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    Kaden (profile), Feb 14th, 2011 @ 12:02pm

    I think the term most widely used is 'stalker'. A cheap suit and tie doesn't hide his cheetos encrusted T-shirt roots.

     

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    Anonymous Coward, Feb 14th, 2011 @ 12:02pm

    Is it just me or are photos of children with their heads blanked out or removed profoundly disturbing.

     

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    Phillip, Feb 14th, 2011 @ 12:23pm

    Barr has to be one of the most arrogant people alive. Seriously, I've never seen anyone so ignorant believe that he knows so much when he really knows so little.

    I know that's pretty pervasive throughout all of humanity, but this guy has it in droves.

     

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    iamtheky (profile), Feb 14th, 2011 @ 12:27pm

    nice outro

    the ever elusive full sentence hyperlink. Reminds me of geocities.

     

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    Thomas (profile), Feb 14th, 2011 @ 12:39pm

    spying..

    on anyone, for any reason at all, without any legal basis, is considered perfectly acceptable by the U.S. government and pretty much any business that wants to do so.

     

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    Anonymous Coward, Feb 14th, 2011 @ 12:45pm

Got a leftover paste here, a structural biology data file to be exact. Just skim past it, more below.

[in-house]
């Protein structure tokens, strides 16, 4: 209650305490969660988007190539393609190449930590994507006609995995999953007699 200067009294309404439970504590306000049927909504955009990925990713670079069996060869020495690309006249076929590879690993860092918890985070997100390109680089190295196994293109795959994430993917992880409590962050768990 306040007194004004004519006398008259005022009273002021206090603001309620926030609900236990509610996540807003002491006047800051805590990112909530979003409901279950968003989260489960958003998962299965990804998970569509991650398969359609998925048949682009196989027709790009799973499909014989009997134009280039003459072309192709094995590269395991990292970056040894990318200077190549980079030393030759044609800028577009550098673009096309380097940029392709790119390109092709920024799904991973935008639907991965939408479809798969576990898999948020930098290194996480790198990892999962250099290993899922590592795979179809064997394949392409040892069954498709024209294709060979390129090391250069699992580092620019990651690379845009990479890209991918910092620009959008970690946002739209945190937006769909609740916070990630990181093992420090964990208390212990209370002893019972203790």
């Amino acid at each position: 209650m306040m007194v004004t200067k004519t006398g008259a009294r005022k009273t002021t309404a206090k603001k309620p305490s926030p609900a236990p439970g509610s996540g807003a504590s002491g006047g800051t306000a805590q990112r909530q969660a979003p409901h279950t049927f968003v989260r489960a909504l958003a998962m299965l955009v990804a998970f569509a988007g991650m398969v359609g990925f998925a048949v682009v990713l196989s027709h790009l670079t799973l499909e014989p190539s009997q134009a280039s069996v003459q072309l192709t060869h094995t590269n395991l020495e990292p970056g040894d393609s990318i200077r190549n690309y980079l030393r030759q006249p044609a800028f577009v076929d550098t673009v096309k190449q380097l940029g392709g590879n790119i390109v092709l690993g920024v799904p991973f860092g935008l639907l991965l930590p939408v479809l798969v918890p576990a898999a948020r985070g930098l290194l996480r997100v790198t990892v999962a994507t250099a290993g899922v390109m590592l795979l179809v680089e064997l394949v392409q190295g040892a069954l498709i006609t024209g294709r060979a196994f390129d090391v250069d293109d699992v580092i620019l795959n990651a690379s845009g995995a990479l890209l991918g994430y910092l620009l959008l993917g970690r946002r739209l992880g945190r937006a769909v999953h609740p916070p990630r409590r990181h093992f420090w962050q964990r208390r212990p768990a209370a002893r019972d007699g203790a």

No investigation

    Every time I read another story about this I think, "Why is the Justice Department not investigating these guys (HBGary Federal)?" And then I remember, oh yeah, they're they ones who pointed BoA in their direction to begin with.

     

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    Anonymous Coward, Feb 14th, 2011 @ 12:47pm

    Amusing

    The ThinkProgress article linked above shows an email from Barr where he identifies the "Jewish Church" frequented by a CoC detractor. He can search Facebook, but apparently not Dictionary.com.

    http://dictionary.reference.com/browse/synagogue

     

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    Anonymous Coward, Feb 14th, 2011 @ 12:58pm

    I love his quote that if he can exploit her social account information he can exploit their home network. WTH? So you went to Facebook and rummaged through his wife's pictures and info that are public. That means you can gain access to their home network too? Barr is the 733tist hacker ever!

     

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    iamtheky (profile), Feb 14th, 2011 @ 1:13pm